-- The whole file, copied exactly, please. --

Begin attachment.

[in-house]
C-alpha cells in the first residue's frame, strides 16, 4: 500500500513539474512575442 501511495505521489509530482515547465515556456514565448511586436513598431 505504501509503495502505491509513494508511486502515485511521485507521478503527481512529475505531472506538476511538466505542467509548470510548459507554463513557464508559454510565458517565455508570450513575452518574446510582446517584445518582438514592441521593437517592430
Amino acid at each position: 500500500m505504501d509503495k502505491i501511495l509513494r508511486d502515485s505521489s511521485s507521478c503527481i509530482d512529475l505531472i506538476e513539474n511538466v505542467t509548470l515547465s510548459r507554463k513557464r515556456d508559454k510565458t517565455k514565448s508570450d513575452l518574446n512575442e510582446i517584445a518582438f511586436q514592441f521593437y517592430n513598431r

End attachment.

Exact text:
[in-house]
C-alpha cells in the first residue's frame, strides 16, 4: 500500500513539474512575442 501511495505521489509530482515547465515556456514565448511586436513598431 505504501509503495502505491509513494508511486502515485511521485507521478503527481512529475505531472506538476511538466505542467509548470510548459507554463513557464508559454510565458517565455508570450513575452518574446510582446517584445518582438514592441521593437517592430
Amino acid at each position: 500500500m505504501d509503495k502505491i501511495l509513494r508511486d502515485s505521489s511521485s507521478c503527481i509530482d512529475l505531472i506538476e513539474n511538466v505542467t509548470l515547465s510548459r507554463k513557464r515556456d508559454k510565458t517565455k514565448s508570450d513575452l518574446n512575442e510582446i517584445a518582438f511586436q514592441f521593437y517592430n513598431r